"WHAT A FRIEND WE HAVE IN JESUS"
"In whom we have boldness and access with confidence by the faith of Him" (Eph. 3.12)
INTRO.: A song which talks about the access that we have with God because Jesus is our Friend is "What A Friend We Have In Jesus" (#69 in Hymns for Worship Revised, and #63 in Sacred Selections for the Church). The text was written by Joseph (some of our books mistakenly have George) Medlicott Scriven, who was born on Sept. 10, 1819, at Seapatrick in County Down, Ireland, near Dublin, into the wealthy family of Capt. John Scriven. However, his life was filled with tragedy and disappointment, as well as physical illness. His hopes to follow his father in a military career had to be abandoned because of ill health. So in 1835 he entered Trinity College where he graduated with a B. A. degree in 1842. However, his intended bride was accidentally drowned the evening before their wedding. To help recover from the shock, Scriven emigrated in 1844 at the age of 25 to Rice Lake near Bewdley, Ontario, Canada, where he taught school at the Pengelley estate. There, he fell in love again and became engaged to Miss Eliza Catherine Roche. Again, disaster struck. A short time before they were to be married, Miss Roche contracted pneumonia and died.
Scriven then moved to Port Hope, about ten miles north of Rice Lake, where he joined the Plymouth Brethren group and became a servant to the underprivileged by helping those who were physically handicapped and financially destitute. Making his living as a carpenter, he received meager wages because he worked mostly for the widows and the sick, seldom for anyone able to pay, and what little he did make he often gave away to the needy. The townspeople considered him eccentric, but he was respected and became known as "the Good Samaritan of Port Hope." Around 1855, he learned of his mother’s serious illness, and since he could not be with her in far-off Dublin, he her sent a letter of comfort which contained the words of this hymn. In 1857, when Scriven himself was ill, a friend with whom he was staying, James Sackville, found a copy of the poem and asked who penned it. Scriven replied, "The Lord and I did it between us." Sackville secured permission to publish it, and it first appeared anonymously in Horace L. Hastings’s 1865 Social Hymns, Original and Selected.
The tune (Erie or Converse) was composed for this text in 1868 by a well-known musician of that day, Charles Crozat Converse (1832-1919). The hymn was later included in a collection of Scriven’s poems published in 1869 simply entitled Hymns and Other Verses, and then made its way into an 1870 Sunday school hymnbook Silver Wings published in Richmond, VA, although Scriven’s authorship was not publicly established until around 1875 when the song received world wide attention by its inclusion in Gospel Hymns No. 1 edited by Ira David Sankey (1840-1908). The 1878 Methodist Hymnal appears to be among the first American collection to match the text with the tune. In 1886, Scriven returned to Rice Lake for a visit, became ill, and on the cool morning of Aug. 10, 1886, was found dead in a nearby stream by the friend with whom he was staying. Some have conjectured that his death was intentional, but others maintain that it was accidental. Sometime after his death, his neighbors erected a monument to his memory in Pengelley’s Cemetery on the Port Hope-Peterborough Rd. that includes an inscription of his famous hymn.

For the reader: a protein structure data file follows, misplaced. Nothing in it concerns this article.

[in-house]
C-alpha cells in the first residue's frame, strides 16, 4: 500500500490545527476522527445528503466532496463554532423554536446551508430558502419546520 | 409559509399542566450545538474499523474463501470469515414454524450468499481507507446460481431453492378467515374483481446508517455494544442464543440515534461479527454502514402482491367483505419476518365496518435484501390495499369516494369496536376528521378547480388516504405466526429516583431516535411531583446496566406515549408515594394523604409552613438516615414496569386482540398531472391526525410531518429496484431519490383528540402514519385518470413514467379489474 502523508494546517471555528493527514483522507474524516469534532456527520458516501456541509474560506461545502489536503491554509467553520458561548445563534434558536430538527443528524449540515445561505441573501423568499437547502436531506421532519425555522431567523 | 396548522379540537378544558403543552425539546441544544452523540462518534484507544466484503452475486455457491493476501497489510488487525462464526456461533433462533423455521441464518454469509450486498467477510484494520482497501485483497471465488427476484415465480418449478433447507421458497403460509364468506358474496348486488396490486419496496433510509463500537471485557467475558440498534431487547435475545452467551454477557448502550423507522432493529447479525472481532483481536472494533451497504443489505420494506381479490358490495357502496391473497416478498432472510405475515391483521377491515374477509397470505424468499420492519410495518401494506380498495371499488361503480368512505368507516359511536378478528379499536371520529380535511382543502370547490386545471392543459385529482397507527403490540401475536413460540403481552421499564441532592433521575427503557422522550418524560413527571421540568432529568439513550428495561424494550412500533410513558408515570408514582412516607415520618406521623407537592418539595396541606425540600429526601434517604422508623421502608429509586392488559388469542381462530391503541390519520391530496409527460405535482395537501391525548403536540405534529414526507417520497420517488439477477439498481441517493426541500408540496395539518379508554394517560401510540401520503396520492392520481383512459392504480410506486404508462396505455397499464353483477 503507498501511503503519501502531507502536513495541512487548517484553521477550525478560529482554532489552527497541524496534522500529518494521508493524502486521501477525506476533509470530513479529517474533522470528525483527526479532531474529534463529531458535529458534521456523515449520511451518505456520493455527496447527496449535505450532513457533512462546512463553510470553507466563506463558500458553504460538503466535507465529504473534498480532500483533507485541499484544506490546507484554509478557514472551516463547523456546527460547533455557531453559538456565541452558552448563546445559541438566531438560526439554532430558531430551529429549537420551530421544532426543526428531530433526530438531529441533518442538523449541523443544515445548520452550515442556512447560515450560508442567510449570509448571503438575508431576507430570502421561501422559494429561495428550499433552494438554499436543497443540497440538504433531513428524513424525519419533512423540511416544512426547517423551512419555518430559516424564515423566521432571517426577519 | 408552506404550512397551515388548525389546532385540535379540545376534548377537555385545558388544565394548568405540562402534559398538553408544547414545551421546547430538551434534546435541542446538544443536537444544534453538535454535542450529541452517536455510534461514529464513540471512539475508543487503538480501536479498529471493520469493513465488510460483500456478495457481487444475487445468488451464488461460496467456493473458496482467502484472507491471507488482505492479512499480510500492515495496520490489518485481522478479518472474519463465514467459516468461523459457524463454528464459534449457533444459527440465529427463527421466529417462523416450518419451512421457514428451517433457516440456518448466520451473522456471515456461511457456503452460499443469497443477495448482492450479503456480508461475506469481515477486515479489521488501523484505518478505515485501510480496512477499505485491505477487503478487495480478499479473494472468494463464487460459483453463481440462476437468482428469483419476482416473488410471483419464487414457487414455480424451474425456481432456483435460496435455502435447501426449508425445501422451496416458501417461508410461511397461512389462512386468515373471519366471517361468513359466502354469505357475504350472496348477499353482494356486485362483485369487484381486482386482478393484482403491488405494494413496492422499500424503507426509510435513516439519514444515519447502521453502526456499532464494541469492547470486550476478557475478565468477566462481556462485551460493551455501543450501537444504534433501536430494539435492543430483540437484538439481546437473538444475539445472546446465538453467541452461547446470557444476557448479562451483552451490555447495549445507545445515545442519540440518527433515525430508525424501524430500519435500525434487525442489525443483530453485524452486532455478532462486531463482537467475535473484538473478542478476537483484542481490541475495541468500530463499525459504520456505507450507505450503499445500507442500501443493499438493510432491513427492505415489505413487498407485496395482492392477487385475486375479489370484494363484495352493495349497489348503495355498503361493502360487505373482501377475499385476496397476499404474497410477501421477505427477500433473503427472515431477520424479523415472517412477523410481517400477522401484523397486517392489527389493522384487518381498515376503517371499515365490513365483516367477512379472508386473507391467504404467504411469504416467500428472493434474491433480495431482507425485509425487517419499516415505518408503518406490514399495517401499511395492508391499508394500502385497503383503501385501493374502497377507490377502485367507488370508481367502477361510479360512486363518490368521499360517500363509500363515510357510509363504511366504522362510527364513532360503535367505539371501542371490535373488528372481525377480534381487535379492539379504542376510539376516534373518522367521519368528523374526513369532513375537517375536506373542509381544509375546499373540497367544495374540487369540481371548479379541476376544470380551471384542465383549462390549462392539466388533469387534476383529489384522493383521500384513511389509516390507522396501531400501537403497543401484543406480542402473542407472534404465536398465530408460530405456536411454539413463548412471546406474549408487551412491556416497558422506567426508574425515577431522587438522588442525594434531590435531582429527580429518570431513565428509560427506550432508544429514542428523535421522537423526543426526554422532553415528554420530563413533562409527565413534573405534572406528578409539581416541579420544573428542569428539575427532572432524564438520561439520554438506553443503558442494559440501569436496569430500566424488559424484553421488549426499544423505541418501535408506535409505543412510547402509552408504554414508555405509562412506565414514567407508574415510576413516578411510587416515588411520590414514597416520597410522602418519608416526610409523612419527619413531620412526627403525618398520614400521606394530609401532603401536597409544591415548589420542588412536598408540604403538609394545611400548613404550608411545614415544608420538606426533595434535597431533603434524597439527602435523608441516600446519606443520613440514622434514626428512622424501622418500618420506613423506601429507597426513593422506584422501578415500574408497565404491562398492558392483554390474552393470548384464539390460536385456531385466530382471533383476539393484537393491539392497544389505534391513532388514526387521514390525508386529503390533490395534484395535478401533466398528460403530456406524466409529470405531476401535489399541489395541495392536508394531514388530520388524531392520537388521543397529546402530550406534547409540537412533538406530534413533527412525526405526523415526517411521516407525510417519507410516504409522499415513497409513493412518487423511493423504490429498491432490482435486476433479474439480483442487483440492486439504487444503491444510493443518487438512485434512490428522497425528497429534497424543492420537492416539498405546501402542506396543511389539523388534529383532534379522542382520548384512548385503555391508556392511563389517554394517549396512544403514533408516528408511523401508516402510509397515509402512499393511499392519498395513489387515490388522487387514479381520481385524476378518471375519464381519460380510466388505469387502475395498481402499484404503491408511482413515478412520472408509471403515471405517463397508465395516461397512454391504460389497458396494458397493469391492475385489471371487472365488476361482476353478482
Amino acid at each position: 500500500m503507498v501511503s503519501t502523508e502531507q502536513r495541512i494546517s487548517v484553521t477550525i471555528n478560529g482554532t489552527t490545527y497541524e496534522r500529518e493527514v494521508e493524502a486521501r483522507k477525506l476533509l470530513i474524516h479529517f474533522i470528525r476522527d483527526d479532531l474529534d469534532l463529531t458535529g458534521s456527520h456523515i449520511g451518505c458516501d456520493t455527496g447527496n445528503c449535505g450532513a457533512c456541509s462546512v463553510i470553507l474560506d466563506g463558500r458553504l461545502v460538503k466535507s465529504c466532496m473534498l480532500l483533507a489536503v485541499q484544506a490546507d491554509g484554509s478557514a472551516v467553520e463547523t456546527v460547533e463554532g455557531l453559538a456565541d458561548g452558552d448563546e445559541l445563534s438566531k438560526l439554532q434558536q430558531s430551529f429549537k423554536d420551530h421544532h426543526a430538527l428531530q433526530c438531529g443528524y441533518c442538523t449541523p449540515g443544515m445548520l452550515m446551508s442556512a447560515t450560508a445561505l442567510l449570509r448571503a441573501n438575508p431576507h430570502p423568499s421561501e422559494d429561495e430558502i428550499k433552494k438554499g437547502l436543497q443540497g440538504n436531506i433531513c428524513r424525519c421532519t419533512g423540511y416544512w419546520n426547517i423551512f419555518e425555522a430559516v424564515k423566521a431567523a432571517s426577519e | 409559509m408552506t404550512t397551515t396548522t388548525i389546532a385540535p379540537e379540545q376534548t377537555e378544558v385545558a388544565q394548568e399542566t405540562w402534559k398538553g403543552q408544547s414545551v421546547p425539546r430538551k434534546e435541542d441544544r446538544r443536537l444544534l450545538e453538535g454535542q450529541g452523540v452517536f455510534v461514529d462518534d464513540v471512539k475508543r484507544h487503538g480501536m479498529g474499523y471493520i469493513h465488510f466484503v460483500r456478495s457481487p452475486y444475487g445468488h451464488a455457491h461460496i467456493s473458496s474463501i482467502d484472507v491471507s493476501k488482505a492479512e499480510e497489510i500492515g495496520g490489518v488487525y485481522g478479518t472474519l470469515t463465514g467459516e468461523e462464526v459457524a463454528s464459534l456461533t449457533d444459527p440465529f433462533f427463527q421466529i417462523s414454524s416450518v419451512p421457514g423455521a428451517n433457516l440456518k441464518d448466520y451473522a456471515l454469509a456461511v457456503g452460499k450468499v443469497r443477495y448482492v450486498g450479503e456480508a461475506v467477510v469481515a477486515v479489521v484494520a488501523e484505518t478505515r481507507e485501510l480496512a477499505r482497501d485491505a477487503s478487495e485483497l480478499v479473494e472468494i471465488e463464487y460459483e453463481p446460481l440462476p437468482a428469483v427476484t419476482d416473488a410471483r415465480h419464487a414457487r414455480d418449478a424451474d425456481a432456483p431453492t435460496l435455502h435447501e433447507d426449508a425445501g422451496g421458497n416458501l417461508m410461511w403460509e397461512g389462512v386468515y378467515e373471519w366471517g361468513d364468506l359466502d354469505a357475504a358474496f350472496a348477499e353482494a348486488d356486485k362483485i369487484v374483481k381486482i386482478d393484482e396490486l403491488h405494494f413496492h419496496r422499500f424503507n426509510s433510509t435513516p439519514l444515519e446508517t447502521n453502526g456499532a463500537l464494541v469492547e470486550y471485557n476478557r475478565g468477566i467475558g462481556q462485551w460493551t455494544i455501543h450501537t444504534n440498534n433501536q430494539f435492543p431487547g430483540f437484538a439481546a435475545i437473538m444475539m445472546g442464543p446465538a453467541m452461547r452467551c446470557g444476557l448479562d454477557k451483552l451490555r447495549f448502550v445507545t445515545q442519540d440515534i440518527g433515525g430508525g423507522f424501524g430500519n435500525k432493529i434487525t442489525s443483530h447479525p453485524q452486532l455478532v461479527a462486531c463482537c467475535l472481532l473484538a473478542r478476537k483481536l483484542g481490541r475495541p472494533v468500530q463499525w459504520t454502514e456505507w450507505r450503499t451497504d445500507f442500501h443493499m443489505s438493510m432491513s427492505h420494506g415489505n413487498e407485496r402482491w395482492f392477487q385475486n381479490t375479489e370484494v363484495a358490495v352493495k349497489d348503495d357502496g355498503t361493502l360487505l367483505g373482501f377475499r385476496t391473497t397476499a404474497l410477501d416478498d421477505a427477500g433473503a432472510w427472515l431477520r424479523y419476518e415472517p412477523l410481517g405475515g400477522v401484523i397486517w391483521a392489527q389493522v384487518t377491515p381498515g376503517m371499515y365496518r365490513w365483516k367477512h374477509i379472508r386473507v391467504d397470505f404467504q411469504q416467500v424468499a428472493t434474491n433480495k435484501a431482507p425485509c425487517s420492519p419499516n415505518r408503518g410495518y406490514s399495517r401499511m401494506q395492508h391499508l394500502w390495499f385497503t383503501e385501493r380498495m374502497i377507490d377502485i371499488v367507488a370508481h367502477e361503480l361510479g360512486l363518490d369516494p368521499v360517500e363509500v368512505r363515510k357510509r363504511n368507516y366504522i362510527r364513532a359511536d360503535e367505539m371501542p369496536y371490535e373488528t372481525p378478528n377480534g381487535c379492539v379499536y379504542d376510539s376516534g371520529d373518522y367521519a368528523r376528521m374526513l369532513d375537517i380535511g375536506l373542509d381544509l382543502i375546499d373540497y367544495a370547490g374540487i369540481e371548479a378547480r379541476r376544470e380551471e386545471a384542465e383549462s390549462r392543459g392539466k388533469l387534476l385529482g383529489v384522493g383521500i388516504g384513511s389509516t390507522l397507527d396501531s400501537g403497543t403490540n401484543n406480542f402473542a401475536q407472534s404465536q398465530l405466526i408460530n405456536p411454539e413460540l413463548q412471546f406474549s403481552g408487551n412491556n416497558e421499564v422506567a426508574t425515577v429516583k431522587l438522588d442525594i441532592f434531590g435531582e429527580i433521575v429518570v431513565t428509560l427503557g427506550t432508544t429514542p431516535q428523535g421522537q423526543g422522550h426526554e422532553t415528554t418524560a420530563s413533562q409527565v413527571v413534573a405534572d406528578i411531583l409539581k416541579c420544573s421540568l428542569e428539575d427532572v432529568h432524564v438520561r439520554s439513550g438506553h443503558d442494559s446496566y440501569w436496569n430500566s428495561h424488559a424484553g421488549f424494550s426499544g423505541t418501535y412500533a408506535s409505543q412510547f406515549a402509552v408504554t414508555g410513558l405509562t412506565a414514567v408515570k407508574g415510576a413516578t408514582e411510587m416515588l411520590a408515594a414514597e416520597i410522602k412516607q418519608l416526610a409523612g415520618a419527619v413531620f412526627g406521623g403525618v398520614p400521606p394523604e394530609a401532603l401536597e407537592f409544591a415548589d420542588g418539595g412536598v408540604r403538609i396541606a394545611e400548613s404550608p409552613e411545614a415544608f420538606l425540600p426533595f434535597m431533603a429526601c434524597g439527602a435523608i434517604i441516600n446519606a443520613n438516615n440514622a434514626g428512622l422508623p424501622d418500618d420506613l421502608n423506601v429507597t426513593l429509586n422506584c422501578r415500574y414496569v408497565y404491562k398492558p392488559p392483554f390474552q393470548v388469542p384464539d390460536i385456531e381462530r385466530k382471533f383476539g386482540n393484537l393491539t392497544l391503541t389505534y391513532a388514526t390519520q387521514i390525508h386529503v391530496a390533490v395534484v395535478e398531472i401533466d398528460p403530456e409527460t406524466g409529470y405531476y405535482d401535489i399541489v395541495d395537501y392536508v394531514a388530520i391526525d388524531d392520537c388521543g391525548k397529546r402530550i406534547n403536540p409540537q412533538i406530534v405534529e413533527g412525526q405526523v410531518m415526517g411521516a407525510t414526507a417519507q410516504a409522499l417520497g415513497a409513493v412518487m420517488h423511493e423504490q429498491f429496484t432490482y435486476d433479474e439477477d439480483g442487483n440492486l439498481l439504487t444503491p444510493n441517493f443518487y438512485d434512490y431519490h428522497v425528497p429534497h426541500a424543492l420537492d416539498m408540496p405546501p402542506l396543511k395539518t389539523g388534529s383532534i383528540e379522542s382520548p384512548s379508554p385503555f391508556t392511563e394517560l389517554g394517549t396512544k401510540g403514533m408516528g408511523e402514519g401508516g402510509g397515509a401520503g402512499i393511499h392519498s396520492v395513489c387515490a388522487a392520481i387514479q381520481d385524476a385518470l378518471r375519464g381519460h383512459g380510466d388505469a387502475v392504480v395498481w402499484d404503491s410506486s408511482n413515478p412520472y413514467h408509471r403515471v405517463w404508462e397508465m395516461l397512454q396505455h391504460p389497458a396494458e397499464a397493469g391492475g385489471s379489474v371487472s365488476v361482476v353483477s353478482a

Among hymnbooks published by members of the Lord’s church during the twentieth century for use in churches of Christ, the song appeared in the 1921 Great Songs of the Church (No. 1) and the 1937 Great Songs of the Church No. 2 both edited by E. L. Jorgenson; the 1935 Christian Hymns (No. 1), the 1948 Christian Hymns No. 2, and the 1966 Christian Hymns No. 3 all edited by L. O. Sanderson; the 1963 Abiding Hymns edited by Robert C. Welch; and the 1963 Christian Hymnal edited by J. Nelson Slater. Today it may be found in the 1971 Songs of the Church, the 1990 Songs of the Church 21st C. Ed., and the 1994 Songs of Faith and Praise all edited by Alton H. Howard; the 1978/1983 Church Gospel Songs and Hymns edited by V. E. Howard; the 1986 Great Songs Revised edited by Forrest M. McCann; and the 1992 Praise for the Lord edited by John P. Wiegand; in addition to Hymns for Worship, Sacred Selections, and the 2007 Sacred Songs of the Church edited by William D. Jeffcoat.